Just opposite downtown Toronto, you can be in the relaxed environment of Toronto Islands in a mere ten minutes, and explore the quiet islands on foot or bike. I had been there once on an ice-cold winter day in search of a place to go skating. The ferry had to work hard to push its way through sheets of ice in Toronto Harbour, and when I arrived at the channels between the islands, it turned out there was a layer of snow on top of it, so skating was only possible on a small clearer patch. Now, I come back to Toronto Islands, also called Hiawatha, on an early spring day. I have plans to rent a bike, but it soon turns out that I am a little too early in the year. The ferry only runs to the eastern side of Centre Island, also dubbed Ward Island, and my only option is to explore the islands on foot.
So I set off to explore the small village, with colourful wooden houses under trees; most of them seem to be empty. Are they just summer houses, are their inhabitants gone to work in the city? In any case, they all seem cosy, with wood for the fireplace, decorative elements, and often a little messy as well. A mailman makes his round on a bike through the forested alleys, and there is a strong feeling of a small village here. This actually is the largest urban car-free environment in North America. I walk to the east side of Ward Island, where I find a quay lined by trees, and several trails leading into the forest. It is a short walk to Ward Island beach, with crystal clear cold water lapping the shore. From the beach, I return to the small village, and walk the channel towards the west, with Algonquin Island across the water. When I reach Snake Island, I cross the bridge and walk around it. Here, I even see a melting chunk of ice in the lake: a reminder of a very cold winter which has just ended. On the north side of Snake Island, the skyline of Toronto comes back into view, dominated by the CN tower.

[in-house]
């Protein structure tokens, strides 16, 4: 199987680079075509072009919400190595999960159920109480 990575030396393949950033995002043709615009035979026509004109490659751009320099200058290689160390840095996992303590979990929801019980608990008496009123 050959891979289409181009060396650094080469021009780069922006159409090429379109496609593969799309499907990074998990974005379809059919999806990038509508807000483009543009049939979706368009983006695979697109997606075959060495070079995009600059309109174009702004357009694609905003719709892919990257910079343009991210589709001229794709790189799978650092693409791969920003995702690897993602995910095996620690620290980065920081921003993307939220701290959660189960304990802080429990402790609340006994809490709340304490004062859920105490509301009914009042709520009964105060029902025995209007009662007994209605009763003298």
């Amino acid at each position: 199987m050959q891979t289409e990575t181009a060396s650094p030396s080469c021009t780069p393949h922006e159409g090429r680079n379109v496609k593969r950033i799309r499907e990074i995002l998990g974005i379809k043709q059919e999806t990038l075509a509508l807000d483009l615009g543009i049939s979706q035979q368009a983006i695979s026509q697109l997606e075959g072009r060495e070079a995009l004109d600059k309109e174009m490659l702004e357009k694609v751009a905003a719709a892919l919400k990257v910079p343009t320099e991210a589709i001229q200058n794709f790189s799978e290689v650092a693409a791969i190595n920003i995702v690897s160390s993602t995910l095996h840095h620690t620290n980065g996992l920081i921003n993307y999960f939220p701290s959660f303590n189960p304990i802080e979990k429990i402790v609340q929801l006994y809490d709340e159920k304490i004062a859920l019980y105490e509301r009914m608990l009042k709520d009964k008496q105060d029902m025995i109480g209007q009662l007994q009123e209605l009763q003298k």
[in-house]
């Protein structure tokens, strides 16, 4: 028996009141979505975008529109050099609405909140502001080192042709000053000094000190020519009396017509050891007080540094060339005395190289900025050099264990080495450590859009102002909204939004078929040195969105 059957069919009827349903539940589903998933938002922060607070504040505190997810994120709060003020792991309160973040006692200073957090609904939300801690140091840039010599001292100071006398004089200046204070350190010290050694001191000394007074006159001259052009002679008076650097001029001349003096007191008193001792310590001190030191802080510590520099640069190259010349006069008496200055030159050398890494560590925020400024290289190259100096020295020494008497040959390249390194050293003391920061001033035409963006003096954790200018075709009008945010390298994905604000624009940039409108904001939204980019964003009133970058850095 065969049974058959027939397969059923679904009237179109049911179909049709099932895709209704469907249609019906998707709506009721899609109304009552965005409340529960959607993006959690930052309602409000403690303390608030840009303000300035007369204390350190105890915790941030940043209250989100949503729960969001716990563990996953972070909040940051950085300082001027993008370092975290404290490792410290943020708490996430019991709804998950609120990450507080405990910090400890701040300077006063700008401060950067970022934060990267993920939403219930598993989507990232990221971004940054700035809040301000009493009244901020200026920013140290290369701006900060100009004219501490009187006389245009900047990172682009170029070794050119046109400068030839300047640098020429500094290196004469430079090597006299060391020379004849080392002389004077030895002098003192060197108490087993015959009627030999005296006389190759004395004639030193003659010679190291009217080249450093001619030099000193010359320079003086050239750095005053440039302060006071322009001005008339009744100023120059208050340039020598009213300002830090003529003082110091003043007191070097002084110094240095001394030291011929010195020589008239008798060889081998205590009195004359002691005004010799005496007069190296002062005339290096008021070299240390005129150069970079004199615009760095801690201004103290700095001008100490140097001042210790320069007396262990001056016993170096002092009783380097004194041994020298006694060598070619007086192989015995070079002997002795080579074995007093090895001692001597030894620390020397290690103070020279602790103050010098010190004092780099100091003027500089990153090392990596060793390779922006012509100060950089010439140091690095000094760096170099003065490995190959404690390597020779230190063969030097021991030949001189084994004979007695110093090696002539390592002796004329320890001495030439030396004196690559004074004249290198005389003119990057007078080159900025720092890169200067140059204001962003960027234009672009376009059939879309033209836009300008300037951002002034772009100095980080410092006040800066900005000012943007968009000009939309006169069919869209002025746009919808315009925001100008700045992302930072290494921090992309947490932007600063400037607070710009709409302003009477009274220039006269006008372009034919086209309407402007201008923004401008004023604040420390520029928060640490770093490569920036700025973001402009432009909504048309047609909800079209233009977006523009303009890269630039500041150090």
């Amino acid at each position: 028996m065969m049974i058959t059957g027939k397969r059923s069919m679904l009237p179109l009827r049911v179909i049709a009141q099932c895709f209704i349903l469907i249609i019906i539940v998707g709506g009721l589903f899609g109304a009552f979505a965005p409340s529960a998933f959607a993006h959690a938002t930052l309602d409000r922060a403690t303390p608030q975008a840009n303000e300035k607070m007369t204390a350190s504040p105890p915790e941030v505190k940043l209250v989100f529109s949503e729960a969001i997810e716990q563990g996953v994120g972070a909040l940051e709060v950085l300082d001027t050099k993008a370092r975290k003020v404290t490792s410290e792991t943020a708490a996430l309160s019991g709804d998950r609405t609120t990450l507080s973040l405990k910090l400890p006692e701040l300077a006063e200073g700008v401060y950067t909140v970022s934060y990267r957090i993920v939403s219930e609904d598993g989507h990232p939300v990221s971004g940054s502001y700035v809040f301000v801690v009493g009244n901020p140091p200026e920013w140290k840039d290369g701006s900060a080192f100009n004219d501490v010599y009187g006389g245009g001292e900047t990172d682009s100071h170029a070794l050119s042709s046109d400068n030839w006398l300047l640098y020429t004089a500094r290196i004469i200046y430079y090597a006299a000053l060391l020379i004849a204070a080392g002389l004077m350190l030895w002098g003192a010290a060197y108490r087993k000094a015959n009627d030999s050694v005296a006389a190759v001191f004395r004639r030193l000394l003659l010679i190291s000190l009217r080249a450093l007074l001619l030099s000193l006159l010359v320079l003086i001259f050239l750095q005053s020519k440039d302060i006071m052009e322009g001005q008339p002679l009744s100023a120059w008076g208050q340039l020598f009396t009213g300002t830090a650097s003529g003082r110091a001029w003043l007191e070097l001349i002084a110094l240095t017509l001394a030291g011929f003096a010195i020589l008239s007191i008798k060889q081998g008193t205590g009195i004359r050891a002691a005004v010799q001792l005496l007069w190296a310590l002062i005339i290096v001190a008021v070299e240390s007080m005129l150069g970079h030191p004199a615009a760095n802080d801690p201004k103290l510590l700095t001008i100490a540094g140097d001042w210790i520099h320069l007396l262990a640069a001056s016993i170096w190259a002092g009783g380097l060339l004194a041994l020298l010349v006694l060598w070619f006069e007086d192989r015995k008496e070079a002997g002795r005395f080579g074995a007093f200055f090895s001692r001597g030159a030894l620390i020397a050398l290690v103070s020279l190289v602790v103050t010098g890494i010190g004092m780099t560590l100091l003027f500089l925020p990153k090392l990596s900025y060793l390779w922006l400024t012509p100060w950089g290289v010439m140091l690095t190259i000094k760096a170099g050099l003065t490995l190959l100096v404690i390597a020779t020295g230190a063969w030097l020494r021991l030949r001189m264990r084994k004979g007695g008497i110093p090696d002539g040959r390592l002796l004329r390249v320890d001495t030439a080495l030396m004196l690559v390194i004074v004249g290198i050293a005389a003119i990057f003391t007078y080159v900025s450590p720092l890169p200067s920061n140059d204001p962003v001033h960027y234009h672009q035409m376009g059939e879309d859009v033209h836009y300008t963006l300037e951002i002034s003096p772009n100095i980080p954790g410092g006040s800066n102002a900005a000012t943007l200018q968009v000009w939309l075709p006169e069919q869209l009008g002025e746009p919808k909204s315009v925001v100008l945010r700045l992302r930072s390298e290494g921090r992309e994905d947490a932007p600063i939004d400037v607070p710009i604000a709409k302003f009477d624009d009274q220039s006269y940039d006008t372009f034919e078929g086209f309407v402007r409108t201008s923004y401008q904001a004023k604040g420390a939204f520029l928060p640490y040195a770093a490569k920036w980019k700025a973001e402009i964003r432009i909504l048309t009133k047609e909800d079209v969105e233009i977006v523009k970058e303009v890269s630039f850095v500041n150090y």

From Snake Island, I walk further west, and find out that even at the centre of Centre Island, everything is closed. No bike rental, no food, no information centre: it all opens in May. This explains why it is so quiet on the island. I walk around Olympic Island, and then back to the south side of Centre Island. There is a wide lane with fountains, but of course, the water is not running yet, and they are empty. At the beginning of the pier at the waterline, there are a red and green beacon. Further west, I walk a deserted beach, which curves its way around the southwest of the island. I wonder how crowded this must be in summer time, when it is an obvious escape from the nearby big city which is invisible from here. Close by, I find Gibraltar Point lighthouse. Toronto Islands were originally a sand bar in the lake, and connected to the mainland, but heavy storms in the 1850s created channels between the mainland and the sand bar, effectively turning it into a group of islands. The lighthouse was of course constructed at the coastline, but it now stands quite far from the water, surrounded by trees, and invisible from the lake. Walking north takes me to the ferry docks and small Billy Bishop airport, from which small planes regularly take off: I have heard and seen them from the other side of the island. There is a statue of Ned Hanlan, a famous Canadian sculler in the 1870s and 80s. Since the ferry to the city is not running, I now walk back on yet another beach on the far west side of Centre Island, and then all the way on the south side of the island to the east. The last part is on a boardwalk, covered by bare trees. I sit at the lakeside, enjoying the view of the city, until the ferry arrives and takes me back to the other side - and to food: I am starving!
Personal travel impressions both in words and images from Toronto Islands (). Clicking on the pictures enlarges them and enables you to send the picture as a free e-card or download it for personal use, for instance, on your weblog. Or click on the map above to visit more places close to Toronto Islands.
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